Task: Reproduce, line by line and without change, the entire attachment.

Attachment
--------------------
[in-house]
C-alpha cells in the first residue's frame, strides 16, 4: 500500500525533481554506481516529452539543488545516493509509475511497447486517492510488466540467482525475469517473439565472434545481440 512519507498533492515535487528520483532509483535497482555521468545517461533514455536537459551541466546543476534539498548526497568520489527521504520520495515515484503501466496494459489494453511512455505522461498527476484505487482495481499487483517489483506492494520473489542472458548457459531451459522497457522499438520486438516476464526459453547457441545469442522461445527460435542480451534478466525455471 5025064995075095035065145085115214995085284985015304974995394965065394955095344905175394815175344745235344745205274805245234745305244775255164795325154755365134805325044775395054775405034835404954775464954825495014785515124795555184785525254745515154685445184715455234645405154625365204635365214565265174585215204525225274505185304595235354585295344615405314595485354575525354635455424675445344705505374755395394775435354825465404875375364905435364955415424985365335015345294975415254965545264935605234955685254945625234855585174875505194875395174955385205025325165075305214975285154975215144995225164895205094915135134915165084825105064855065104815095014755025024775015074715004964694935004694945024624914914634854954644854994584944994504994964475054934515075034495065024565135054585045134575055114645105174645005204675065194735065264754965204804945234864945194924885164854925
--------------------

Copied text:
[in-house]
C-alpha cells in the first residue's frame, strides 16, 4: 500500500525533481554506481516529452539543488545516493509509475511497447486517492510488466540467482525475469517473439565472434545481440 512519507498533492515535487528520483532509483535497482555521468545517461533514455536537459551541466546543476534539498548526497568520489527521504520520495515515484503501466496494459489494453511512455505522461498527476484505487482495481499487483517489483506492494520473489542472458548457459531451459522497457522499438520486438516476464526459453547457441545469442522461445527460435542480451534478466525455471 5025064995075095035065145085115214995085284985015304974995394965065394955095344905175394815175344745235344745205274805245234745305244775255164795325154755365134805325044775395054775405034835404954775464954825495014785515124795555184785525254745515154685445184715455234645405154625365204635365214565265174585215204525225274505185304595235354585295344615405314595485354575525354635455424675445344705505374755395394775435354825465404875375364905435364955415424985365335015345294975415254965545264935605234955685254945625234855585174875505194875395174955385205025325165075305214975285154975215144995225164895205094915135134915165084825105064855065104815095014755025024775015074715004964694935004694945024624914914634854954644854994584944994504994964475054934515075034495065024565135054585045134575055114645105174645005204675065194735065264754965204804945234864945194924885164854925